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VAPHS Foreman Fights COVID-19 in New Jersey

Group of people giving thumbs up.
VA Pittsburgh Environmental Management Foreman Mary Johnson (center) poses with the members of the housekeeping unit at the New Jersey State Veterans Nursing Home in Paramus.

Navy Veteran Mary Johnson faced one of the biggest challenges of her six-year career with the Department of Veterans Affairs (VA) when she volunteered to help a demoralized nursing home staff get back on its feet and save Veterans' lives during the coronavirus pandemic.

An Environmental Management Services (EMS) foreman at  VA Pittsburgh Healthcare System (VAPHS), Johnson is accustomed to handling difficult jobs. Her most recent assignment as a volunteer with VA's Disaster Emergency Medical Personnel System (DEMPS), however, proved challenging.  

Johnson, 62, of Pittsburgh, spent three weeks in May at the New Jersey State Veterans Nursing Home in Paramus.

DEMPS is VA's  main deployment program for clinical and non-clinical staff to an emergency or disaster. It is an integral part of VA's fourth mission – to help non-VA medical facilities in need.

Before volunteering for DEMPS, Johnson oversaw the conversion of a vacated wing on VA Pittsburgh's H.J. Heinz III campus into a COVID-19 unit.

When EMS was finished, doctors, nurses, chaplains and other VA Pittsburgh staff who toured the unit "couldn't believe what we had done – they wished we had taken photos before we started, for before and after photos," said Johnson.

With the success of that project in mind, Johnson was ready when the call came for volunteers to help in New Jersey. She  and her team had worked magic at the Heinz facility, but the uncertainty of what she would  face in New Jersey was something altogether more challenging.

"People were dying there," Johnson said. "Nothing could really prepare you for what you were going to experience. The staff was broken down there. People on the outside were calling them murderers."

But with her years of experience managing people, Johnson knew the first thing she had to do was restore pride and purpose to the demoralized staff.

"I had to tell their housekeeping staff they weren't losers, that they were still in their patients' corner, and that people on the outside really didn't know their situation, or the circumstances."

Johnson then turned her attention to educating staff on ways to prevent cross-contamination.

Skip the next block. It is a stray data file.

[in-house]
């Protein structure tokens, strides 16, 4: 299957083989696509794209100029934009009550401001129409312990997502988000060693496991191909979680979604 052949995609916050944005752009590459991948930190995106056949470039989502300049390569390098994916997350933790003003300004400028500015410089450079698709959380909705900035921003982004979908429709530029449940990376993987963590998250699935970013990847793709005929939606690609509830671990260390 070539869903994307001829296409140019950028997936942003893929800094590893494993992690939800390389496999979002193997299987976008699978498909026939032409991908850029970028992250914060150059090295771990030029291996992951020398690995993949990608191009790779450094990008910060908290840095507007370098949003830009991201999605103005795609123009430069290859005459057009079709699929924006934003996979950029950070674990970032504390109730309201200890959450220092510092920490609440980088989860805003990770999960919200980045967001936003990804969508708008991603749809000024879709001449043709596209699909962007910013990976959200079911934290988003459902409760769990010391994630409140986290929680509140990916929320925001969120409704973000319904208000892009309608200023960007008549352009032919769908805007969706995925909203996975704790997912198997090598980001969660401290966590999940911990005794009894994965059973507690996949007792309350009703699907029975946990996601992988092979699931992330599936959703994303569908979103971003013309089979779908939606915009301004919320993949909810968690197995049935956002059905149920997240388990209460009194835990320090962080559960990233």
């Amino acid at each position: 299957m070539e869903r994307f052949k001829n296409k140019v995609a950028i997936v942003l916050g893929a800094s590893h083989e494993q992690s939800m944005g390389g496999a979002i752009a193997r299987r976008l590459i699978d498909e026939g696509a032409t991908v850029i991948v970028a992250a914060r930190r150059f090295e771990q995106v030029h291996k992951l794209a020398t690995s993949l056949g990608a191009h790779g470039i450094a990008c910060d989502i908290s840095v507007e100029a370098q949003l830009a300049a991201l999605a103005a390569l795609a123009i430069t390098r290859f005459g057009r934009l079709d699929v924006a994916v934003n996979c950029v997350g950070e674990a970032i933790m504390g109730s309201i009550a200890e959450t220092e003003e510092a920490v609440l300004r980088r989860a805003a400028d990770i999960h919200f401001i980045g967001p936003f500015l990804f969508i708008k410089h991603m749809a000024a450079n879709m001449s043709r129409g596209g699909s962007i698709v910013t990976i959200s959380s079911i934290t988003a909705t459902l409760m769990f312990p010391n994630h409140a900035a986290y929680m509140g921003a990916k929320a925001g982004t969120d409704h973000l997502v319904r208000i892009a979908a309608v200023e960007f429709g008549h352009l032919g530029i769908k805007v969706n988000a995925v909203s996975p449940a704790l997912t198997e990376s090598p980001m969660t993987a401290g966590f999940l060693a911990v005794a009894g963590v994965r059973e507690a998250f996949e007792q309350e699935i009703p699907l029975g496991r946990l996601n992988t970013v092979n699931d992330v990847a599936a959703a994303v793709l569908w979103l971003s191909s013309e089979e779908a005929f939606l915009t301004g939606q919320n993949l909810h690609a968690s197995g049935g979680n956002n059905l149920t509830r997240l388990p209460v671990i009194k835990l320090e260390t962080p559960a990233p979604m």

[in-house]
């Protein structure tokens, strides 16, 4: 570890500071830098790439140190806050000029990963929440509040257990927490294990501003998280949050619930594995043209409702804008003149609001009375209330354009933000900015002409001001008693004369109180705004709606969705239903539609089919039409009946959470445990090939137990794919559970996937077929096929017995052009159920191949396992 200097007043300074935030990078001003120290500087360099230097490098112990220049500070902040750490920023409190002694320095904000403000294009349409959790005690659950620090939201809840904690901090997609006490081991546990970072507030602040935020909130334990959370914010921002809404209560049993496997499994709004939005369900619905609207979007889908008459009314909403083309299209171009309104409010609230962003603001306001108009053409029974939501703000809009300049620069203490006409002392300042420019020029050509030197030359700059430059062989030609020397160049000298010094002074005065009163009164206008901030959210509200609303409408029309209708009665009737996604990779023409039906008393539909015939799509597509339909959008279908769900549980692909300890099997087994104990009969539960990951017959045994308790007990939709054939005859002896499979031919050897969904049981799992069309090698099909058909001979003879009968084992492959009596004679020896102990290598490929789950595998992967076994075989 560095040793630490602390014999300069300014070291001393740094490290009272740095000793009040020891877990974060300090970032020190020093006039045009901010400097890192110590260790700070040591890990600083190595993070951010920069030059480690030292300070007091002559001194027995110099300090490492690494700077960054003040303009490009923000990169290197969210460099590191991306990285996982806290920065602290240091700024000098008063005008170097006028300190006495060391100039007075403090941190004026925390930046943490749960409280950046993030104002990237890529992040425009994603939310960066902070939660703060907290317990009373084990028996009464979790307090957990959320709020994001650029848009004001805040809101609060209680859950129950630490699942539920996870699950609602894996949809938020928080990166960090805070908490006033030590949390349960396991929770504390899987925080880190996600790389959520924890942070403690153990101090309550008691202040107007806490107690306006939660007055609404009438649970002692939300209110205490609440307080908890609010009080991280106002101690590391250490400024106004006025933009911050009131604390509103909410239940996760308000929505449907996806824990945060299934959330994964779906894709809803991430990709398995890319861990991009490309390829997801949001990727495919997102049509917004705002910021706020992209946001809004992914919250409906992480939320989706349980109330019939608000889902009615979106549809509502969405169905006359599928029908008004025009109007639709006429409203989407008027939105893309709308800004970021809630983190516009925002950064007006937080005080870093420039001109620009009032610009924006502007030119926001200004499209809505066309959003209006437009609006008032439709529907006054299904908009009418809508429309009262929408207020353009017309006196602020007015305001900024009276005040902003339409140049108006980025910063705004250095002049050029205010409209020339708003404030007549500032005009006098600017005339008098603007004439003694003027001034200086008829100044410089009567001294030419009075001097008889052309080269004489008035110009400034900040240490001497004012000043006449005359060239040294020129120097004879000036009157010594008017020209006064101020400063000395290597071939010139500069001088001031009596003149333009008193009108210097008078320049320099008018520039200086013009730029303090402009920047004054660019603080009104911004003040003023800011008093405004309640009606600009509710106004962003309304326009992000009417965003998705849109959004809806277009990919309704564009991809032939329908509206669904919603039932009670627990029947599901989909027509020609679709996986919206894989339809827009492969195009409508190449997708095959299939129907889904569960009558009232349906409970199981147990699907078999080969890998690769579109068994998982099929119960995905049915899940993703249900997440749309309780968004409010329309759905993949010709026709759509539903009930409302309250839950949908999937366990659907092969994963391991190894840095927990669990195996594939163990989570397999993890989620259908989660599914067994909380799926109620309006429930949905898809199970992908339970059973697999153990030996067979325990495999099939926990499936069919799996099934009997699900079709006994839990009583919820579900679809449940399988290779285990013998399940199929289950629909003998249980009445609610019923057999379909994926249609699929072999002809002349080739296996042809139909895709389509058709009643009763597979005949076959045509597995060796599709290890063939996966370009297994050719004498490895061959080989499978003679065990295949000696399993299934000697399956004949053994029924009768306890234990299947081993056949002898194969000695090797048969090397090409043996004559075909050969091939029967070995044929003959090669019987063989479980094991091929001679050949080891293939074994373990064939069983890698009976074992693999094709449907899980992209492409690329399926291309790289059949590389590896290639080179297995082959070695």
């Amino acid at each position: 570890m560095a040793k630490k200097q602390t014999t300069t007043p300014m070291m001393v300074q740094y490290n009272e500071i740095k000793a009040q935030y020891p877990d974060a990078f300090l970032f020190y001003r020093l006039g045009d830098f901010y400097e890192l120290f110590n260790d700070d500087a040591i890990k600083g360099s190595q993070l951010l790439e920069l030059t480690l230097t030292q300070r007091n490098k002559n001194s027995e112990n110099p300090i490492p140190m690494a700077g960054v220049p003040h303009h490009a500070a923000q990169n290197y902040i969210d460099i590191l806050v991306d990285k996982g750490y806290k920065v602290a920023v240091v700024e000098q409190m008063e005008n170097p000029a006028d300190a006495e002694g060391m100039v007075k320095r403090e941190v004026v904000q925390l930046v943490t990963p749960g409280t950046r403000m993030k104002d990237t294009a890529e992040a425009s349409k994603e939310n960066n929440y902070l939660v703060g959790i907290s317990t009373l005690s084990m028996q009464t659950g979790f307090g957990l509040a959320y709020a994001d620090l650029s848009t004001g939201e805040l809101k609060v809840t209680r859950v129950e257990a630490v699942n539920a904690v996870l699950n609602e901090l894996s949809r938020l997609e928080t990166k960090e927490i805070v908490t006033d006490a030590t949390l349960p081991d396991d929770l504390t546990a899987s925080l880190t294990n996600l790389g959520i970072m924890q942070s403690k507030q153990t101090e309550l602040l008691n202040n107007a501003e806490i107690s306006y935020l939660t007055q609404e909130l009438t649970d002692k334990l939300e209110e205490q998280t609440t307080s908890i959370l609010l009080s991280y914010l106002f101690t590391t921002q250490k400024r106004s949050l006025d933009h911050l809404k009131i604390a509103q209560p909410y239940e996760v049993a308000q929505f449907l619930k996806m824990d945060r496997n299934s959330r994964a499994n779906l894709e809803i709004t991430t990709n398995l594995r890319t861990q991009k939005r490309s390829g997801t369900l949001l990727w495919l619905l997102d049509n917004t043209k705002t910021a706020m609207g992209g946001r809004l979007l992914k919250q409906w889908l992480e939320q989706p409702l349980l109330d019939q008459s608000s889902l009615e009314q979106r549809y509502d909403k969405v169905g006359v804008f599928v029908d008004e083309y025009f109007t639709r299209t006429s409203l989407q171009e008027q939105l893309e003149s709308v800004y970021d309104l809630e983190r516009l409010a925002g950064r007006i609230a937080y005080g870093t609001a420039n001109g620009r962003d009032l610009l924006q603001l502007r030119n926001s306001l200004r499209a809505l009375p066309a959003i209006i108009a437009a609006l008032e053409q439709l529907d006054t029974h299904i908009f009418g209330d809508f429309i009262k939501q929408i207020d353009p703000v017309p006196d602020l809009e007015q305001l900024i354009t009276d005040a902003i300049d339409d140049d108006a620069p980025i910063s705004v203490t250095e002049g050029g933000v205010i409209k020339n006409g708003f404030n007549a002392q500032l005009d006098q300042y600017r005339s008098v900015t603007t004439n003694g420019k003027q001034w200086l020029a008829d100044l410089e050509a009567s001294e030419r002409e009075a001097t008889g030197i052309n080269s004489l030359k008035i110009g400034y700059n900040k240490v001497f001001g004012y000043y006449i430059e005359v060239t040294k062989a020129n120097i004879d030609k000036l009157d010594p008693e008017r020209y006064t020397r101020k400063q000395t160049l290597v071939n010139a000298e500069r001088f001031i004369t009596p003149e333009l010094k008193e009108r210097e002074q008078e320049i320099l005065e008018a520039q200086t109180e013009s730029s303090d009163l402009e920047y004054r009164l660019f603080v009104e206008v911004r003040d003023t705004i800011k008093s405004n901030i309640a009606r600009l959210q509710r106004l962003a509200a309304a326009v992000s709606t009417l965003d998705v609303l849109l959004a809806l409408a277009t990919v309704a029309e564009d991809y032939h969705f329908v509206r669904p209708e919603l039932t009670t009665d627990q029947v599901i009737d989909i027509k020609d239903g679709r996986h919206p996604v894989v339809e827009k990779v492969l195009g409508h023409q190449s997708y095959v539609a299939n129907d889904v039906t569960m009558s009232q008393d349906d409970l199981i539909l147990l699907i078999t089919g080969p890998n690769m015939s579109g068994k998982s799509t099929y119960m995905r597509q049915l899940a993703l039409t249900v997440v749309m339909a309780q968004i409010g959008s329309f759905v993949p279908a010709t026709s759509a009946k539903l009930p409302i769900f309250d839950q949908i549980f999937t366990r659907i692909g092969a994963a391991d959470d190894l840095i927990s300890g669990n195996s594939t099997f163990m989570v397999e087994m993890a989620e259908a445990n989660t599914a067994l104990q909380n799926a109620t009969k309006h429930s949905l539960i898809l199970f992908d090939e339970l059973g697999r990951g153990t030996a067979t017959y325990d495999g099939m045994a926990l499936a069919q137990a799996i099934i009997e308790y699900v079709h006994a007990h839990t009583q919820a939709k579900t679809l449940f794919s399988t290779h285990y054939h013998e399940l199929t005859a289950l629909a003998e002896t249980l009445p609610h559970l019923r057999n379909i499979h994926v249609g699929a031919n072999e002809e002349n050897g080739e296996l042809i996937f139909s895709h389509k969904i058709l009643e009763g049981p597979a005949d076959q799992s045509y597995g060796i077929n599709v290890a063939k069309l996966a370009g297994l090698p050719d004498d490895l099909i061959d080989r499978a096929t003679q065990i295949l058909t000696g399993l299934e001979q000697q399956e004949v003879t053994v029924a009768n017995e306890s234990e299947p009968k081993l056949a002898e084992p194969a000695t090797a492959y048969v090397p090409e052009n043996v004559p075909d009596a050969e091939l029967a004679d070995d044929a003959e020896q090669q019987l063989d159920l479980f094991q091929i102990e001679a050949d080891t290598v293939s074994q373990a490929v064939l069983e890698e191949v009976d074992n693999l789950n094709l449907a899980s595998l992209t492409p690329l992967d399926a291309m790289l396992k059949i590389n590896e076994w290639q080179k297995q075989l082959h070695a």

"It's like mopping one room with the same bucket and a mop and then going to the next room and using the same dirty mop and water," Johnson said. "They had to learn that they needed a clean mop for the next job; clean goes with clean and dirty goes with dirty."

The staff had also been spraying bleach on surfaces and immediately wiping them down, but that disinfection method was ineffective. The bleach wasn't left on surfaces long enough to kill viruses, bacteria and fungi. Using spray bottles also spread irritating bleach fumes throughout the facility.

Johnson had the facility replace the bleach solution with a different, more effective disinfectant that kills the virus faster and is safer for staff, patients and the environment.

 "They also had to learn about dwell time – the time it takes for the chemical to kill the virus, and why you have to leave things wet for it to work," said Johnson.

But the biggest thing the staff didn't have was a standard operating procedure (SOP) to guide their work. Johnson crafted one for the facility, as well as another to be used by National Guardsmen who  had been called in to assist.

Johnson has since returned to VA Pittsburgh, but she and the nursing home staff stay in touch to talk about the best ways to keep COVID-19 at bay.

Johnson said she would tell anyone volunteering for DEMPS duty to understand that they need to be mentors, not task masters.

"It was a humbling experience," Johnson said. "In the midst of everything that was happening, the staff was still smiling and willing to learn. The important thing that we all realized is that one day you may be in that bed, and you may have to depend on other people doing the same job you do. In the end, it's not about us – it's about the patient."

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